For the construction team, life has been tough over the past couple of years, as politicians and the media attacked the project incessantly. "It's been difficult to shake off this image that the project is out of control," says John Gibbons, the Scottish executive's chief architect and client adviser to the Scottish parliament.
"The constant knocking turned people off," agrees Alan Mack, operations director at project manager Bovis Lend Lease, adding that many in the construction industry refused to have anything to do with the job. "They thought they could see another Portcullis House coming," he says. "We've struggled sometimes to get tenders, especially for glazing and cladding packages. It's been difficult to get level of specialist input we'd have liked."
But the team now senses the project has reached a turning point in its fortunes. In July, previously sceptical MSPs voted overwhelmingly to remove the budgetary cap of £195m and spend whatever necessary to ensure Scotland gets a parliament building worthy of its national aspirations.
This has given the team a mandate to complete the project in accordance with the wishes of its late architect, Enric Miralles.
In Barcelona, Miralles' firm EMBT Arquitectes, now under the stewardship of his widow and business partner Benedetta Tagliabue , is finalising designs for the
last element of the building: the interiors of the debating chamber and committee rooms. In Edinburgh, a building of extraordinary quality is rising from the ground. The four-storey block housing MSPs' offices is half finished, and the building is on schedule to open in September 2003. In the next few weeks, the celebrated boat-shaped concrete forms of Miralles' design will be cast, finally giving Scots the chance to see where their money is going.
Until now, faced with unrelenting bad publicity, the project team has refused to speak in public. But Building has been given exclusive access to both the construction site in Edinburgh and the offices of EMBT Arquitectes in Barcelona to tell the real story behind this remarkable project.
The project's budget has famously spiralled from £40m to a rumoured £230m. But that £40m price tag was not realistic. Mack says this was a "mythical figure", based on a consultant's guess about the cost of a 11,500 m2 office block on an unknown site.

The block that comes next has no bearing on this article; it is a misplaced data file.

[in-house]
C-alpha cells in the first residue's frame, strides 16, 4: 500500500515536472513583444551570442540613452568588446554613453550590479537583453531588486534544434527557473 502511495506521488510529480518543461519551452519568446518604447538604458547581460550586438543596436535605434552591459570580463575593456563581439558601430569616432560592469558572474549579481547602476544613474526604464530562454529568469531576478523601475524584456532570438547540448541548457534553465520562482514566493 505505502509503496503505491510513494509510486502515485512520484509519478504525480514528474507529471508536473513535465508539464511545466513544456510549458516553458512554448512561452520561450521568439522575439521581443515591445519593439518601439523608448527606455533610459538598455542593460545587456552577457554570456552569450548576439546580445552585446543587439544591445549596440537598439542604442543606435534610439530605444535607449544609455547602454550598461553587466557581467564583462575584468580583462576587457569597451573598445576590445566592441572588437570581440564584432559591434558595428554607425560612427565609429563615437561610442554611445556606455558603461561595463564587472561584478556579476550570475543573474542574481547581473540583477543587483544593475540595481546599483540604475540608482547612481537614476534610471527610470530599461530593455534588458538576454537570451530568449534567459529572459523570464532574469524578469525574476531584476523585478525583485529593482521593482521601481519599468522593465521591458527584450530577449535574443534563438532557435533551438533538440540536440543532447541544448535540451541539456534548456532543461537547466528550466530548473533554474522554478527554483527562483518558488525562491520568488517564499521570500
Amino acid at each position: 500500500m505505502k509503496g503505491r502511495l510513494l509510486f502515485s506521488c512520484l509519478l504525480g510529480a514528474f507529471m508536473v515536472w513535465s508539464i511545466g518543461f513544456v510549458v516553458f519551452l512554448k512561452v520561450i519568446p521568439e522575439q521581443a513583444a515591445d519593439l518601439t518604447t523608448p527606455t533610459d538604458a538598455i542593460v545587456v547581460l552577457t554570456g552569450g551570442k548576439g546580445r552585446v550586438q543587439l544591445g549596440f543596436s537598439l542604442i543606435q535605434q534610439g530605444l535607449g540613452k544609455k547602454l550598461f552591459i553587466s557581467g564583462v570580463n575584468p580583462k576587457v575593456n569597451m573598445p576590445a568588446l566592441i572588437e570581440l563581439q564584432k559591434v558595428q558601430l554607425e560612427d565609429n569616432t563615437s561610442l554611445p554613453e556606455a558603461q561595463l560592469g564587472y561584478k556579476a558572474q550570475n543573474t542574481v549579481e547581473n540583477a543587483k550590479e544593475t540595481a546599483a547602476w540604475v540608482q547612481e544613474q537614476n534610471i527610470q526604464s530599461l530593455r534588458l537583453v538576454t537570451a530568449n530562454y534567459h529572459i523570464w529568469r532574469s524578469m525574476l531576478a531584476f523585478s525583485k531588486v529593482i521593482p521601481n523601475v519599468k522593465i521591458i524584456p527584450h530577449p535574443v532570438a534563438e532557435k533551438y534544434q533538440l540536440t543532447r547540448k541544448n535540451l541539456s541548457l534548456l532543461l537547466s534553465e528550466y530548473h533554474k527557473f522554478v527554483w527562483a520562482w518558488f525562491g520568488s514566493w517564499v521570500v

By 1998, when the city-centre Holyrood site had been chosen, the estimate had risen to £50m. But again, this was a fantasy figure based on the most basic building imaginable: a report at the time says the parliament would be "a square, free-standing, four-storey construction".
Donald Dewar, the architect of Scottish devolution and the driving force behind the parliament project until his death last year, initially wanted a building that was modest and cheap.
"We sat down with Donald and asked him, 'what do we need?'" recalls Gibbons. "He replied: 'I want a first-class, functional office building – but nothing too elaborate, boys! This is presbyterian Scotland!'"
Dewar then went on to choose the wilfully imaginative Catalan Enric Miralles as his architect. Dewar and Miralles hit it off immediately, with Miralles captivating the dour first minister with his poetic references to the Scottish vernacular and ancient Highland traditions. From that moment, it was clear that this was to be no bog-standard office building, and estimates rose in line with ever-increasing expectations.
All went smoothly for the first year or so, as Miralles developed his initial concept into a workable design. The project met its first hurdle when the client changed. In the early days, the team reported to the Scottish executive, but after the first elections in May 1999, the Scottish parliament – the authority that would eventually occupy the building – came into being.
The parliament appointed a new body – the Scottish parliament Corporate Body, a cross-party group chaired by Sir David Steel – to act as client. The SPCB then proceeded to tear up the brief.